Graham (hereinafter "the District").  In his complaint, James
sought damages, alleging that Graham's release of Michael to Teri
was negligent and constituted intentional interference with James's
custodial rights.  
          The District moved for summary judgment against James on
several grounds, including a claim that its conduct was protected
by the doctrine of qualified immunity.  The superior court granted
the District's motion and this appeal followed. 
          Under AS 09.65.070(d)(2) tort actions may not be brought
against a municipality or municipal employees if the claim "is
based upon the exercise or performance or the failure to exercise
or perform a discretionary function or duty . . . whether or not
the discretion involved is abused."  This statute expresses a type
of official immunity.  "For purposes of official immunity,
'discretionary' actions are those that require 'personal
deliberation, decision and judgment.'" [Fn. 1]  This type of
discretionary immunity differs from immunity for discretionary
actions in a sovereign immunity context.  In the latter context the
usual inquiry is whether the act in question should be regarded as
operational, and thus not immune, or policy based, and thus immune.
[Fn. 2]  Further, while discretionary function immunity for
sovereign immunity purposes is not qualified, discretionary
function official immunity is qualified. [Fn. 3]  "Under a rule of
qualified immunity, a public official is shielded from liability
only when discretionary acts within the scope of the official's
authority are done in good faith and are not malicious or corrupt."
[Fn. 4]    
          Graham's acts in permitting Michael to be taken from
school by his mother were clearly discretionary in character. [Fn.
5]  Graham acted with deliberation and made a considered judgment
after calling James, verifying Teri's identification, discussing
the matter with the police officer, and reviewing the court
documents that Teri had in her possession.  It is also clear that
Graham's actions were in no sense malicious, corrupt, or taken in
bad faith. [Fn. 6]  Therefore, both Graham and the Anchorage School
District were protected by qualified immunity and this case was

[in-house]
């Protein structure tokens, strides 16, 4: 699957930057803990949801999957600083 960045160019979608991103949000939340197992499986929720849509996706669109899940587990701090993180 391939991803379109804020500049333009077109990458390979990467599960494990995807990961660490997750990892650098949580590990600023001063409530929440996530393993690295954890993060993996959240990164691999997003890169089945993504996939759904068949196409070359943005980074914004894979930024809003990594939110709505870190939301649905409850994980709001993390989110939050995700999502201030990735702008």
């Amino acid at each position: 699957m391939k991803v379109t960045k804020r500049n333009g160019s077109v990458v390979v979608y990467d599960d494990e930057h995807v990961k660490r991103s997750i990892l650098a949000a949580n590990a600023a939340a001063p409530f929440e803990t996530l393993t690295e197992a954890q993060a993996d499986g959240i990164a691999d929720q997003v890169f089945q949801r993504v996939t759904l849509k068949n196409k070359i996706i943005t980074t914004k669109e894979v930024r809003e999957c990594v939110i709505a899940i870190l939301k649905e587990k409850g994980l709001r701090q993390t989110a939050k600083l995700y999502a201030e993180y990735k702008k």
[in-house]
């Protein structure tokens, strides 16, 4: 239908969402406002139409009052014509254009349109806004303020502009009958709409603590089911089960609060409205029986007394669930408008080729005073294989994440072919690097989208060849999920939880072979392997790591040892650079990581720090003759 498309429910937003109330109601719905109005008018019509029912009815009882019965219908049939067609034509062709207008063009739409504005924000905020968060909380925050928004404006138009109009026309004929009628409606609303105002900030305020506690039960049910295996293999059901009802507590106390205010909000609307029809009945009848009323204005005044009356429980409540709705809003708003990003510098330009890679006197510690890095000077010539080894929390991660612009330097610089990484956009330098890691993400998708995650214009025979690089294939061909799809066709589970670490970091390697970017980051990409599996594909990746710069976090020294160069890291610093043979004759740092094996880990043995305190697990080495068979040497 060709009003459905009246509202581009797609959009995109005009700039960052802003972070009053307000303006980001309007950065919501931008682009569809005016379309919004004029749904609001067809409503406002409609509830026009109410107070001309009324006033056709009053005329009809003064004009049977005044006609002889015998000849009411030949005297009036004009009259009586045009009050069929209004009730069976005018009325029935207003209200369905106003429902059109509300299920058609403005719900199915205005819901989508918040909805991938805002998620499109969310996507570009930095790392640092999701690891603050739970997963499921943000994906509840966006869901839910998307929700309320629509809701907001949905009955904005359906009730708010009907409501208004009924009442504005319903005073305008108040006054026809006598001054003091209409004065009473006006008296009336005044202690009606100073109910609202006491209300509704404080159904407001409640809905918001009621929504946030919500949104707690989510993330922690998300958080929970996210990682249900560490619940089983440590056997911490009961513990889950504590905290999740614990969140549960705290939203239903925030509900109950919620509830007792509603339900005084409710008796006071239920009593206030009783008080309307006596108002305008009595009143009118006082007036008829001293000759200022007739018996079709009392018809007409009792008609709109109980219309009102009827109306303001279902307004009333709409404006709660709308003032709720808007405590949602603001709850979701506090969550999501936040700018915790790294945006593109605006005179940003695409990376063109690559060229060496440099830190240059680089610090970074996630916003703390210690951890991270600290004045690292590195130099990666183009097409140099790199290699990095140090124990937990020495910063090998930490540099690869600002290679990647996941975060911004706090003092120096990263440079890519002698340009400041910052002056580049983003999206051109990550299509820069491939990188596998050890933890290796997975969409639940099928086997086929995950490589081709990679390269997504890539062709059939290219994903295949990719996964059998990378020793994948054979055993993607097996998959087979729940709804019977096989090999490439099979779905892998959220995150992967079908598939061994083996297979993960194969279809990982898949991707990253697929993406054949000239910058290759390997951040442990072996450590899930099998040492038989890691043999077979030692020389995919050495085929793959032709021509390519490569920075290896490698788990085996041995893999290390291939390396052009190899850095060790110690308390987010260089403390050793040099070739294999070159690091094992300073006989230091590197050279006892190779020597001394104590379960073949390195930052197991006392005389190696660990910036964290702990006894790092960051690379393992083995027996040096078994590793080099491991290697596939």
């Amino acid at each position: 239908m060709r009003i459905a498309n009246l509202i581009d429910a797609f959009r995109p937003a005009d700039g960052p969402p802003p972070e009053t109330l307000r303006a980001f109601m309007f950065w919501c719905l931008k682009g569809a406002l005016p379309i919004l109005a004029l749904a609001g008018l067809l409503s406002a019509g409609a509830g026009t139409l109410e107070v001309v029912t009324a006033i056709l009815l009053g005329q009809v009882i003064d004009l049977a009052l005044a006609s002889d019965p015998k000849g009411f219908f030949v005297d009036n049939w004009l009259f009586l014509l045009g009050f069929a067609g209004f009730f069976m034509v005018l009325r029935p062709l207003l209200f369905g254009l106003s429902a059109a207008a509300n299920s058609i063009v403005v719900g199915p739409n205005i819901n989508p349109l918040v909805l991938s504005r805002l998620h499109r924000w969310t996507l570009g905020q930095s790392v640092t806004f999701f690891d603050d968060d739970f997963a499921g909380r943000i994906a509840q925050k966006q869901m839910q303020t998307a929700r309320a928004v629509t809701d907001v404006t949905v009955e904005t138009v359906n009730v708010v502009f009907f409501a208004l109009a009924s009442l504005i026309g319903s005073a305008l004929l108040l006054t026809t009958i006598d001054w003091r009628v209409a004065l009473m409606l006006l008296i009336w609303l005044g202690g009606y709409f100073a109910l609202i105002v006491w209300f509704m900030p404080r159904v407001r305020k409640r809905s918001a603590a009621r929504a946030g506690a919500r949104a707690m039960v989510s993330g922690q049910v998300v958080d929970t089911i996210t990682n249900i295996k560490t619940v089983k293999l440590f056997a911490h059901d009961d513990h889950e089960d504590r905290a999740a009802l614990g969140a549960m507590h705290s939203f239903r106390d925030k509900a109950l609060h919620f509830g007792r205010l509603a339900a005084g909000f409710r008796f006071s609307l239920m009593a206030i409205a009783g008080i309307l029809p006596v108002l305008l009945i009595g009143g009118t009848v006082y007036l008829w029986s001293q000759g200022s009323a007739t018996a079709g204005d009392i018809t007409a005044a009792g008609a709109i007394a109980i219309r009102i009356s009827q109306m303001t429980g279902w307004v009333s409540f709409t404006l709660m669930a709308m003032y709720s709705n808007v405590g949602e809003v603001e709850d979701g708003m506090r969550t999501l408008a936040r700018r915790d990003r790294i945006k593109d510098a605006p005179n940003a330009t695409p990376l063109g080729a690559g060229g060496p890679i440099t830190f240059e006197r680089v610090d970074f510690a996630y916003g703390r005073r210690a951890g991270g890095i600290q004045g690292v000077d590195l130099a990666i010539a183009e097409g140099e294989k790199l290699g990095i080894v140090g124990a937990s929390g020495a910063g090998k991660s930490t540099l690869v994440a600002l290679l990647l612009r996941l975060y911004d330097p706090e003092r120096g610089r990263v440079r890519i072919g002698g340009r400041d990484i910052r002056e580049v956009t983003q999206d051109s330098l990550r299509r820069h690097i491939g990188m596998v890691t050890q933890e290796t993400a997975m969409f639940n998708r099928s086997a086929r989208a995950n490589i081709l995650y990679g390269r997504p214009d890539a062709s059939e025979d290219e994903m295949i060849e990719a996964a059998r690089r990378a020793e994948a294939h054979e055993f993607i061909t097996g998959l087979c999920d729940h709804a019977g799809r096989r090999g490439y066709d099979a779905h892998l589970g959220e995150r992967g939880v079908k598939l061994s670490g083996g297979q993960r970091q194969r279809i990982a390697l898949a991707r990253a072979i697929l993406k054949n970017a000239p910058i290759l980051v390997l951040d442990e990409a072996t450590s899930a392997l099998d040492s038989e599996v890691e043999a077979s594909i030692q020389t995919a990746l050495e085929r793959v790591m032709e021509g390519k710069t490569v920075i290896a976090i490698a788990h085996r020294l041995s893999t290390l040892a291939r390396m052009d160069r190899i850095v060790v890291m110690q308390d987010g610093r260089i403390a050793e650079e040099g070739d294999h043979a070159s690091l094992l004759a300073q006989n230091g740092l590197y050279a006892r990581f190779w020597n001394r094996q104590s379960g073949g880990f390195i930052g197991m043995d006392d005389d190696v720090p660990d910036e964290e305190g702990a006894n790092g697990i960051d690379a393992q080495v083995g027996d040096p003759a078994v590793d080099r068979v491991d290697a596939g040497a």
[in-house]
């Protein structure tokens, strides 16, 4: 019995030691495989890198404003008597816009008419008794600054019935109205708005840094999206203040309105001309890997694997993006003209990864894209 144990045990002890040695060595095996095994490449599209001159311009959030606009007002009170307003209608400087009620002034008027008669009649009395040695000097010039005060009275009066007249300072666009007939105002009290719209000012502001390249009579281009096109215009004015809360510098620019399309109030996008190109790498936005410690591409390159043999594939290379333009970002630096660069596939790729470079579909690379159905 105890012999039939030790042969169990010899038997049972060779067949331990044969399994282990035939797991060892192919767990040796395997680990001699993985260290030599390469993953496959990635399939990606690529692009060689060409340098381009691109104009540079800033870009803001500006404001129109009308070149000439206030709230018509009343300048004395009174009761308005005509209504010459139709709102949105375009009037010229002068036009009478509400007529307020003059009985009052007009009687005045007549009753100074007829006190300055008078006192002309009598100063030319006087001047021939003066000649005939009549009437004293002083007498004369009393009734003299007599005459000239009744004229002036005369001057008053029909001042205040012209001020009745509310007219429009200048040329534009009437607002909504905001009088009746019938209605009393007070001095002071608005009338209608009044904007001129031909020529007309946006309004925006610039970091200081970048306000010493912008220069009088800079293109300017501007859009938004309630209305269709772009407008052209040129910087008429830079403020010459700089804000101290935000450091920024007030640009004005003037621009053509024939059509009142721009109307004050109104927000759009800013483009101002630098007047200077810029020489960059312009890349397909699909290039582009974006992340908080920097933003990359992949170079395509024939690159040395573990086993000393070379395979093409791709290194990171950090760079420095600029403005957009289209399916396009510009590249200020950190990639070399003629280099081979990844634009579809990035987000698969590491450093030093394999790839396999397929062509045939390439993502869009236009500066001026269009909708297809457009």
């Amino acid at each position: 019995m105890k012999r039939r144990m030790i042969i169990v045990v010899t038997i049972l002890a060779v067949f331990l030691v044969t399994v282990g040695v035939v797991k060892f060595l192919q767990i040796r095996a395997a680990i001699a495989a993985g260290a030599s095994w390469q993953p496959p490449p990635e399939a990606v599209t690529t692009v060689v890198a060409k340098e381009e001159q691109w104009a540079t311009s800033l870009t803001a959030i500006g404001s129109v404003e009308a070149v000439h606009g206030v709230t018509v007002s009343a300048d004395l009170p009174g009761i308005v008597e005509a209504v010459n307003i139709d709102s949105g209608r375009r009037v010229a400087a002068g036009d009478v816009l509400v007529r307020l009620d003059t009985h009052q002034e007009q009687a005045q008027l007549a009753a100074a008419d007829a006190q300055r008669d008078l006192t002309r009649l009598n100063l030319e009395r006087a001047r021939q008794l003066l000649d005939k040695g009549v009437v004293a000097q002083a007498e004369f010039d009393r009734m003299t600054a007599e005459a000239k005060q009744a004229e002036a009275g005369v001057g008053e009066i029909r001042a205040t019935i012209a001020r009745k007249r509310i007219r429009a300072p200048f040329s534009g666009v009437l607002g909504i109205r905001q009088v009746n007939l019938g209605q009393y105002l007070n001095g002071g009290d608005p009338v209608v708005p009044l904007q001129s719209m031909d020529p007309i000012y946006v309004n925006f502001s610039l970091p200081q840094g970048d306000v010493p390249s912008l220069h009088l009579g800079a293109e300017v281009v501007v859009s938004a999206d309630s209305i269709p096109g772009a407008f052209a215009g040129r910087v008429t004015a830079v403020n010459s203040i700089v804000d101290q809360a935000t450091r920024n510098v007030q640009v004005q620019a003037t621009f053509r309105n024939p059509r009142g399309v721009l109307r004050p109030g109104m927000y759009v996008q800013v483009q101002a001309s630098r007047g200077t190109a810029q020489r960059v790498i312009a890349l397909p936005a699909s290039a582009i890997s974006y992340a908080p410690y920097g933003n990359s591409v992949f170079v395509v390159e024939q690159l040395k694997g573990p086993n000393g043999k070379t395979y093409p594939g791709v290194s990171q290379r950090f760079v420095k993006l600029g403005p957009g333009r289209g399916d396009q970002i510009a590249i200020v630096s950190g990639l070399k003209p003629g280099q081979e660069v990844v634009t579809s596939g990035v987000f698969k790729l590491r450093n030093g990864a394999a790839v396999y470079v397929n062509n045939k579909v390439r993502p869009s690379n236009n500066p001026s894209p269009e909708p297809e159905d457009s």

properly dismissed.  
          Our disposition based on this issue makes it unnecessary
to discuss the other points raised in this appeal.
          AFFIRMED.


                            FOOTNOTES


Footnote 1:

     Samaniego v. City of Kodiak, 2 P.3d 78, 83 (Alaska 2000)
(quoting Aspen Exploration Corp. v. Sheffield, 739 P.2d 150, 155
(Alaska 1987)).


Footnote 2:

     See Aspen Exploration, 739 P.2d at 155.


Footnote 3:

     See id. at 157-58.


Footnote 4:

     Id. at 158.  Where it is alleged that an official has violated
a statute, qualified immunity may be overcome "if the officials
have violated 'clearly established' law, unless the officials can
prove that they non-negligently were not aware of the law." 
Integrated Resources Equity Corp. v. Fairbanks North Star Borough,
799 P.2d 295, 301 (Alaska 1990).  In claims of excessive force
brought against a police officer qualified immunity will be
sustained if "a reasonable official could have believed the
challenged conduct was lawful in light of clearly established law
and the facts of the case."  Samaniego, 2 P.3d at 84 (quoting
Mathis v. Sauser, 942 P.2d 1117, 1125 (Alaska 1997)). 


Footnote 5:

     A similar decision was found discretionary in Tango v.
Tulavech, 459 N.E.2d 182 (N.Y. 1983), where a probation department
supervisor authorized the release of children to their mother over
their father's protest.  There the court stated, the 

          defendant . . . conferred with the parents and
the children, she inspected the documents presented and examined
the children for signs of abuse, and she necessarily exercised
judgment as to whether the . . . action was appropriate. . . .  But
even if her ultimate determination was incorrect, she is immune
from suit because she acted within the scope of her discretionary
authority . . . .

Id. at 186.


Footnote 6:

     James affied in opposition to the motion for summary judgment
that Graham did not act reasonably and, despite James's concerns,
"decided to do his own thing, in violation of some of the School
District's very own policy and procedures."  James does not explain
what the policy and procedures he mentions are.  The claim that
Graham acted unreasonably and not in accordance with James's wishes
does not raise genuine issues of material fact as to whether the
"good faith/not malicious or corrupt" standard has been satisfied.